A struggle to be seen: Why Wisconsin’s Hmong American community continues to face discrimination | The Milwaukee Independent, W/ Prof. Pao Lor
Sheng Lee Riechers remembers attending Neenah school and community events where military veterans were asked to stand and be recognized for their service to the country. Her father, a Hmong soldier who fought communist forces under the direction of the U.S. government during the Vietnam War, would always hesitate to stand, unsure of how he would be received.“I was like, ‘Dad, get up. You fought in the war,’” Riechers recalled.
“It was always really awkward for him. I wish more people understood the history of why Hmong people are here and that Hmong people are truly American, if not more American than most Americans. They fought for the country, and they fought for freedom.”
Hmong soldiers are not officially recognized as U.S. veterans, but they were staunch allies of the U.S. and paid a heavy price during and after the war. Once U.S. forces withdrew from Vietnam, the victors persecuted Hmong soldiers and their families for helping the United States.Hmong people fled their homeland in the mountains of northern Laos for refugee camps in Thailand, where they stayed, sometimes for years, until they were resettled in the U.S., France and other countries.Even today, Riechers’ father is not allowed back into communist Laos. His visa application to visit family in 2019 was denied by the government.The denial reinforced that Wisconsin, not Laos, is home for Riechers’ family and thousands of other Hmong Americans, and their presence is expanding and enriching life here in ways unforeseen before the Vietnam War.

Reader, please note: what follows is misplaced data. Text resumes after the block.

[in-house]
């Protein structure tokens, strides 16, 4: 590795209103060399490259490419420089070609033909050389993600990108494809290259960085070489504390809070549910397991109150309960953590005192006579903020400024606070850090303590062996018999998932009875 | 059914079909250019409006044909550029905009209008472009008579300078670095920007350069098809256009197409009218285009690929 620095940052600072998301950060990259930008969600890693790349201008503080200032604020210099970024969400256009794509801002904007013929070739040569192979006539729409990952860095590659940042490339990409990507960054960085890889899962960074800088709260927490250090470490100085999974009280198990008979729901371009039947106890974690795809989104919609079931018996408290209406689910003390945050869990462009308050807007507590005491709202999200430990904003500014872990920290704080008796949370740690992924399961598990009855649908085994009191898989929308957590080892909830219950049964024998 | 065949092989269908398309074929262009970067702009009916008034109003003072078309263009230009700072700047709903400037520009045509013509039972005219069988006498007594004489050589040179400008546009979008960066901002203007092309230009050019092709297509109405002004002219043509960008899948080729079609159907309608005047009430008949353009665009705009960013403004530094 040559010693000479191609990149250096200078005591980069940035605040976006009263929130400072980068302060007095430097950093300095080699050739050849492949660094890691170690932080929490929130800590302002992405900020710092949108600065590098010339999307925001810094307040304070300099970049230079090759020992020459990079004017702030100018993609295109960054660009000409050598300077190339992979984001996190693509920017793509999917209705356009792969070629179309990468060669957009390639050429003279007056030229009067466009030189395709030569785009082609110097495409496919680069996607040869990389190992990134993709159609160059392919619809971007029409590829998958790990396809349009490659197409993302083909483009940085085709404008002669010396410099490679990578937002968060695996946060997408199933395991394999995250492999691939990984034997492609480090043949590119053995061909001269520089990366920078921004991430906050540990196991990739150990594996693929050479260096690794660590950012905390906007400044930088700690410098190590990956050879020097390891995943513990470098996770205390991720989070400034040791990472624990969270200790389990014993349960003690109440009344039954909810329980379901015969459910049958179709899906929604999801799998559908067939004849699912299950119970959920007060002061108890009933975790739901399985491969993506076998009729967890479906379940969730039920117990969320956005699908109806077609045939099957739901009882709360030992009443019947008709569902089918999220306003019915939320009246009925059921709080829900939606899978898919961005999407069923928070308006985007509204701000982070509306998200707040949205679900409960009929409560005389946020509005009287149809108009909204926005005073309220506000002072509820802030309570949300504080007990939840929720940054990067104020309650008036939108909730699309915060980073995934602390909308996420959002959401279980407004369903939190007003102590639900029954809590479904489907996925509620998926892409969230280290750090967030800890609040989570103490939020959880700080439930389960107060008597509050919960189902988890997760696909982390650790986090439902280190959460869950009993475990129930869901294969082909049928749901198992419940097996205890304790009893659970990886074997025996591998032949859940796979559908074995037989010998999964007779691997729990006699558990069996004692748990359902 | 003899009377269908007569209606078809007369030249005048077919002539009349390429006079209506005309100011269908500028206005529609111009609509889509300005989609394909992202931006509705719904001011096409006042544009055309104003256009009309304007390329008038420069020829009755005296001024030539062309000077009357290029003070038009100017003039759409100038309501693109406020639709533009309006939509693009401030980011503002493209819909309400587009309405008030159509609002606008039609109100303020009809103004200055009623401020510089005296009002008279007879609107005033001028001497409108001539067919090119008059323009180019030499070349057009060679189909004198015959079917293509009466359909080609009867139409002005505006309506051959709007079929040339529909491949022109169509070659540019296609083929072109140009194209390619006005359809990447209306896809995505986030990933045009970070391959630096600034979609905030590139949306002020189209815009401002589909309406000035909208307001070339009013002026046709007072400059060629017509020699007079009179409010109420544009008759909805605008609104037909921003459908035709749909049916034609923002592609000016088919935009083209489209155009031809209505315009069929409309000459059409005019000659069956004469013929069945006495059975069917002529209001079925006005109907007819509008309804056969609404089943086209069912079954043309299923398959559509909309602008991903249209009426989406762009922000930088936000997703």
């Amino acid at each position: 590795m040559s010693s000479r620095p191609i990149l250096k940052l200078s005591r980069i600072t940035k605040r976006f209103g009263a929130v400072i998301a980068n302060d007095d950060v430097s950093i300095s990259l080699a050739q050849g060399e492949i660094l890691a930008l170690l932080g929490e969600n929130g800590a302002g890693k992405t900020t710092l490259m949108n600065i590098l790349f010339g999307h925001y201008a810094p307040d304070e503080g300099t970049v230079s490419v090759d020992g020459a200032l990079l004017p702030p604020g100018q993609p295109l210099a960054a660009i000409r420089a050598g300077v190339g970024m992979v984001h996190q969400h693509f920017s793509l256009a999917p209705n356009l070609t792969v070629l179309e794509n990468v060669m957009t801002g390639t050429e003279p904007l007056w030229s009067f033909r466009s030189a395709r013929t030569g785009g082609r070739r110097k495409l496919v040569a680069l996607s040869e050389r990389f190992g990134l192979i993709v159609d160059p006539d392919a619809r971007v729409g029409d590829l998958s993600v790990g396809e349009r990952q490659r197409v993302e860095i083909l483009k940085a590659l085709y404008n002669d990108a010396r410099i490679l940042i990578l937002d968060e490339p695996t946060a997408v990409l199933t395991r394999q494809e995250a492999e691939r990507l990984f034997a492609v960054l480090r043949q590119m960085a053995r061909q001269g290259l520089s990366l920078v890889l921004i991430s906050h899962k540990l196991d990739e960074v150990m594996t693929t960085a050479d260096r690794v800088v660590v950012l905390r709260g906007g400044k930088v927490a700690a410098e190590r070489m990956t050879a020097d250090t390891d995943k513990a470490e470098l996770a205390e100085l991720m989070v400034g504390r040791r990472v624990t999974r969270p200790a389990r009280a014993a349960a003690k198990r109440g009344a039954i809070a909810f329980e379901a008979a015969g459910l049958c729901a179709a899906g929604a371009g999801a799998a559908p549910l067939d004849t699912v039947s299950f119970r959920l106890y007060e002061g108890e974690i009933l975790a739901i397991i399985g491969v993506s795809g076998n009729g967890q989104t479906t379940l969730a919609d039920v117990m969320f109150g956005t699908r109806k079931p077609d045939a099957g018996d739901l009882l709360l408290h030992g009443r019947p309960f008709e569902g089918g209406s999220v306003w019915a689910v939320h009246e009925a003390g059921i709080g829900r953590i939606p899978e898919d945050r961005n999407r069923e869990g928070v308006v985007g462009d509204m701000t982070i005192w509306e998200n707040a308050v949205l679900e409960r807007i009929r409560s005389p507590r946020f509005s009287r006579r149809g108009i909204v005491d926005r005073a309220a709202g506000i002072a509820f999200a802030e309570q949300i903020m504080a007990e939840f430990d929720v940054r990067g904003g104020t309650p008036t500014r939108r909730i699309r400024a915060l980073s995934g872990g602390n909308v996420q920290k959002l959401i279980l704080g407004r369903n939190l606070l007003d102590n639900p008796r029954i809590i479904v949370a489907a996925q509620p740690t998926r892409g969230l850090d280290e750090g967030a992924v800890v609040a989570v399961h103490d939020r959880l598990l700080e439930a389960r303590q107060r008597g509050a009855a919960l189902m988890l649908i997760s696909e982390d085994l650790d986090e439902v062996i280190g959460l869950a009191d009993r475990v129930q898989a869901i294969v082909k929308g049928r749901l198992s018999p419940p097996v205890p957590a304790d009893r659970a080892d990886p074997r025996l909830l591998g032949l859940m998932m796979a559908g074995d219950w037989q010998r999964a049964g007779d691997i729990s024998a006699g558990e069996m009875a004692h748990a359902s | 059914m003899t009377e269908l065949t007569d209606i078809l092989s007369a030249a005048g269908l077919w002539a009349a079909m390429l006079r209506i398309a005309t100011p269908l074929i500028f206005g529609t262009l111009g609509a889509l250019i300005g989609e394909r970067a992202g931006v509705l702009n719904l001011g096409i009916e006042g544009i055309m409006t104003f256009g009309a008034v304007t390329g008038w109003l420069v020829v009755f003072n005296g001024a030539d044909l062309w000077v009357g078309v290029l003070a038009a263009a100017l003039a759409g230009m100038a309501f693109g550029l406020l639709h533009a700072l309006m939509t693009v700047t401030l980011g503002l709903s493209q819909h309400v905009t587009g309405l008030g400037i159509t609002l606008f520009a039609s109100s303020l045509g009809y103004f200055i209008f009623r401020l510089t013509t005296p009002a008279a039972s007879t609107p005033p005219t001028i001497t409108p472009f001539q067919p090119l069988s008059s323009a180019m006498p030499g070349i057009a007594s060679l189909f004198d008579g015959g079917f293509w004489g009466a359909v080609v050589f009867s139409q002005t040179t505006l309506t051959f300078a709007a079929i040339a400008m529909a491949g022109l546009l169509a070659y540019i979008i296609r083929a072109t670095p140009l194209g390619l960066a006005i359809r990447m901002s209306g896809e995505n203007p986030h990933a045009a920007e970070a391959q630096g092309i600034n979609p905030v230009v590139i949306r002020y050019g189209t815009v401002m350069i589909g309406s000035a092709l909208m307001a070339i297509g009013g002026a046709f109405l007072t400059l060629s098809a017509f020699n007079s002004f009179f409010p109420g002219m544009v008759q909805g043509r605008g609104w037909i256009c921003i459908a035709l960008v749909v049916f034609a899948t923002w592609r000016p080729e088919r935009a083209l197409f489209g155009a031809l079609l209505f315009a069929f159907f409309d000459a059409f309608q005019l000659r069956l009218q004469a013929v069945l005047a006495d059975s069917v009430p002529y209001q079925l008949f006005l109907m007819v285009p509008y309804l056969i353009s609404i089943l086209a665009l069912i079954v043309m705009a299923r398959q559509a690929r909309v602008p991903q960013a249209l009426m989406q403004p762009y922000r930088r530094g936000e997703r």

(UW-Green Bay Prof.) Pao Lor, a 49-year-old Kimberly resident, was born in Laos and left as a child.
His family had sided with the U.S. during the Vietnam War. When the U.S. pulled out, his family went into hiding as part of the resistance to communist forces. His father was assassinated by the resistance after he left a hiding place to seek outside resources like rice and salt in violation of the group’s rules.
When Lor’s family fled Laos for Thailand, his mother drowned while crossing the Mekong River.
Lor spent time in the refugee camps in Thailand before arriving in Long Beach, California. In 1980, he moved to Green Bay, where his uncle had settled and the crime rate was lower.
“Many of us were 6, 7, 8, 9, 10 years old,” he said. “So for many of us, America was really our home. We could say, ‘This is going to be something where we’re going to stay for a very long time.’ Otherwise, prior to that, we were constantly moving.”
Lor graduated from Green Bay East High School in 1989, earned bachelor’s and master’s degrees from the University of Wisconsin-Oshkosh and a doctorate from UW-Madison. He is now an education professor and chair at UW-Green Bay.
Still, he does not associate his life with the American Dream — that path to upward mobility in a land of equal opportunity for all. Lor at times had no idea what he was doing and was merely trying to coexist as an immigrant.
“For me, that’s what I needed to do in order to survive,” he said, “so that’s what I was going to do.”
Lor’s journey is described in his memoir, “Modern Jungles: A Hmong Refugee’s Childhood Story of Survival.”